Saint James was originally designed by Nouvel for a restaurant, where the elasticated covers over the foam pads were changed for each new customer.
The collection includes a chair with or without arms and a pouf.
The Simple Bridge was originally part of Nouvel's Elémentaire collection, now reissued as a sofa, armchair and footstool, characterised by the curved shape cut away from both arms and footstool.
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Here are some more details from Ligne Roset:
CONCEPT. "This chair was originally designed for an extremely luxurious restaurant, with a white cotton cover which was changed for each new customer. Even so it had great simplicity whilst expressing with its very form the idea of great comfort, like an invitation to sit down and eat well. It was especially designed for this location, but it is the right of every piece of furniture to go wherever it wishes. Its friendly character has always ensured that it is viewed with a certain amount of humour. Its spirit is this openness, this declared fluidity. Contemporary techniques have enabled us to make gains in terms of both comfort and lightness. Just like a construction set, the elements of the armchair are separate: the curved metal stems link four ‘bubbles’ with removable covers." Jean Nouvel
A devotee of unembellished design, Jean Nouvel has reduced the elements of the structure (feet, arm supports, junction of seat-back) to their most simple expression in order to offer, by contrast, generous, highly welcoming proportions in the case of those areas which come into contact with the body (seat and back cushions, armrests).
The Saint-James seating combines simple and very light lines of steel, elegantly curved, with the sensual fullness of the seat, back or arm cushions. Its threadlike, spidery appearance in no way precludes excellent comfort.
"This seat had in the Elémentaire collection, which was originally produced by Ligne Roset. Elementarity has always been, for me, a rather anti-design position. I designed this armchair for the centre des congrès de Tours in the early 90’s. To say the least: now, I want THIS armchair - because the seating of the 1930’s to 70’s, when put into the architecture of the 1990s, is like quotations which have been displaced. I tried to make a design with no stylistic effect in and of itself, with just a little ergonomy and comfort. This armchair should be capable of adapting to all situations. One should rethink them constantly, taking account of the locations into which they will have to fit. So it could be higher, lower, wider, the essential element being that its materials and proportions remain strict and correct." Jean Nouvel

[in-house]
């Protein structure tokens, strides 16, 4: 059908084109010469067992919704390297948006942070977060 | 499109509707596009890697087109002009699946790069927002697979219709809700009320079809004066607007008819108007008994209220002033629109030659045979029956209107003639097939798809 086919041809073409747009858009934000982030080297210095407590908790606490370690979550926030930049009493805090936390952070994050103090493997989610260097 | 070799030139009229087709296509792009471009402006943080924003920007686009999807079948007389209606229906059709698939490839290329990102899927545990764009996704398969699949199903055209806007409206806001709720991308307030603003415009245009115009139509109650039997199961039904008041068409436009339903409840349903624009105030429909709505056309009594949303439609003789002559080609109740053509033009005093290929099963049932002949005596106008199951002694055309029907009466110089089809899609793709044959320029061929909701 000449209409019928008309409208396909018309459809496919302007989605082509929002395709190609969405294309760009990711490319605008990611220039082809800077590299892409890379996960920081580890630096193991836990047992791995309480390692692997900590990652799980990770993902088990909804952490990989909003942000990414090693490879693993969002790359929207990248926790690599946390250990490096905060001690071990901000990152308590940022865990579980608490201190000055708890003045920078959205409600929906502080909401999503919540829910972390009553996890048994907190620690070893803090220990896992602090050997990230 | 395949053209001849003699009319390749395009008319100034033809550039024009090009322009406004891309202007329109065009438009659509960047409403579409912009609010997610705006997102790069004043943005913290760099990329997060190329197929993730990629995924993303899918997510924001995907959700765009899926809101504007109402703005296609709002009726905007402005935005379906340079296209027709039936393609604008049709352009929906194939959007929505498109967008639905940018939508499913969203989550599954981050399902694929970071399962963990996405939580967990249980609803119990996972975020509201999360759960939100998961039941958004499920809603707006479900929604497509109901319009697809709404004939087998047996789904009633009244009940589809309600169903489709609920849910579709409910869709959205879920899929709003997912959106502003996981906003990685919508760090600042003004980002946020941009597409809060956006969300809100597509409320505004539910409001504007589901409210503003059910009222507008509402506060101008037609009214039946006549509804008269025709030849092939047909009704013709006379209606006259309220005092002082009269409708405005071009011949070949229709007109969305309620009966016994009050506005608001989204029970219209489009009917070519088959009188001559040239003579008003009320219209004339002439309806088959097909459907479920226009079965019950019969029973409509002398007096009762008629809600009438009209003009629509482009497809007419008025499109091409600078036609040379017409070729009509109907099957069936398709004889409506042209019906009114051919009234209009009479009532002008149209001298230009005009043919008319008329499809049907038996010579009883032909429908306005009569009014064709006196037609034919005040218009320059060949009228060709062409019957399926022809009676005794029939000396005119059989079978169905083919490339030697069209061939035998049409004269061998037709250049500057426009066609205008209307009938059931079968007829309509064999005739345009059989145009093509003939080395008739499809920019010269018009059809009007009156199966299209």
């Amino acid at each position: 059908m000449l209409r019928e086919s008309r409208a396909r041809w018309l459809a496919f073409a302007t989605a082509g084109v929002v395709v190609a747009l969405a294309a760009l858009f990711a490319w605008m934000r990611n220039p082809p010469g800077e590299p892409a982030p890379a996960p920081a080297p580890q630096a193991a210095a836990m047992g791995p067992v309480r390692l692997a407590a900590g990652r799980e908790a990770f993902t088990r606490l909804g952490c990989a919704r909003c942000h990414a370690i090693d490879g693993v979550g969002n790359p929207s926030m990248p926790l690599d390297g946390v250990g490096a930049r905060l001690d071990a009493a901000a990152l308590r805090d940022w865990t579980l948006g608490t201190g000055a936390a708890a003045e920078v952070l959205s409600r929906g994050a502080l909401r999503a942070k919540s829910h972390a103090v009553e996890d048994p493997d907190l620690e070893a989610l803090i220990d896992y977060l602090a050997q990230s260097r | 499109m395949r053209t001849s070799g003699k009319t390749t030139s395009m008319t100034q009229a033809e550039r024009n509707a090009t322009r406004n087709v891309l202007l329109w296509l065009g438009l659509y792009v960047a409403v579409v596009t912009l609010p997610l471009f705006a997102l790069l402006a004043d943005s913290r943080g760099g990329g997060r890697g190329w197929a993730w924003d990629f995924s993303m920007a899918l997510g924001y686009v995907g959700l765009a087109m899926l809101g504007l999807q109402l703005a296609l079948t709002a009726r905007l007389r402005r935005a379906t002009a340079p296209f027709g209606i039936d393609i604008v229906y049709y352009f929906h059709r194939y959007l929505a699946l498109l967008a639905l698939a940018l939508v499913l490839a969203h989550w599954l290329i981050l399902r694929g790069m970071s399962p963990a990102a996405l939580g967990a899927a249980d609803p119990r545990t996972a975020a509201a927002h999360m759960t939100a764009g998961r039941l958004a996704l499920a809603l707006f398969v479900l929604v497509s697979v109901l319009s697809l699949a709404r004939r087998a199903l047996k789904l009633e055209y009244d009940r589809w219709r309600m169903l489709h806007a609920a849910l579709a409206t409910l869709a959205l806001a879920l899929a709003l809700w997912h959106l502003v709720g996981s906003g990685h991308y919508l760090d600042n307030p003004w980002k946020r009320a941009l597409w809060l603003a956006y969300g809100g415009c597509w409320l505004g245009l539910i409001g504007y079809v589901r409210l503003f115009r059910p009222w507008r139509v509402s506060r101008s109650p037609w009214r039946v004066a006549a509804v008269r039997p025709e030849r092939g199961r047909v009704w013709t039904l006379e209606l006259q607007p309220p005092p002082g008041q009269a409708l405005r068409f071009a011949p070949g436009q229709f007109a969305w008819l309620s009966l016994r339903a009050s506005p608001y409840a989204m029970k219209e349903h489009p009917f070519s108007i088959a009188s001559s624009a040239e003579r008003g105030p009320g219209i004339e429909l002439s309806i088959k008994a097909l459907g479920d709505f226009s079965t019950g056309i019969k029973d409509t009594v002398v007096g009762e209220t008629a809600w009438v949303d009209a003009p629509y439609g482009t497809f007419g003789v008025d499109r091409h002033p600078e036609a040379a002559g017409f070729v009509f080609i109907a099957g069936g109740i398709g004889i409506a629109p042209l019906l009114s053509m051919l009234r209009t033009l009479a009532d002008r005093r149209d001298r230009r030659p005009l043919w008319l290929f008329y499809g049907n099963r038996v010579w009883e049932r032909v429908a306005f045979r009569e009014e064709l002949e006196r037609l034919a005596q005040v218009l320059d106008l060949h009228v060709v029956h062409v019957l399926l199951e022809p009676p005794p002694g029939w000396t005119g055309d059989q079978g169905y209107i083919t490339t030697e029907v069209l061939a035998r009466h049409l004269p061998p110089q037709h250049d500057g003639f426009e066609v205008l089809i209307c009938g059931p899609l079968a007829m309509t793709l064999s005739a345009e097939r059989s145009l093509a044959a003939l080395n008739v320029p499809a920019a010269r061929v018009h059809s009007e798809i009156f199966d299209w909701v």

It was clearly the designer’s intention to create a lucid, transparent piece which marks a return to traditional geometric forms: minimalism as a means of achieving perfection in terms of form. On the bridge, a quasi-cube around 65 cm2, a sweeping curve cuts across the seat and front edge of the arms to optimise the comfort and the harmonious balance of proportions.
Simple Bridge reinvents the‘club’, a comfortable, masculine chair, but with an extreme purification in terms of form.The design of the curve of the arms is sufficient to bring a certain dynamism to the overall piece.
And yet, the apparent simplicity of Simple Bridge conceals the very skills necessary to its execution: there can be no approximations in terms of cutting, sewing or upholstery if the severe edges of the seat are to remain perfectly straight.
Finally, to remain true to its designer’s desire for simplicity, Simple Bridge demands, as a priority, a timeless covering : a smooth hide or a black, white or grey polyurethane-coated fabric.
|Ploum by Ronan & Erwan Bouroullec for Ligne Roset||Ruché by Inga Sempé
for Ligne Roset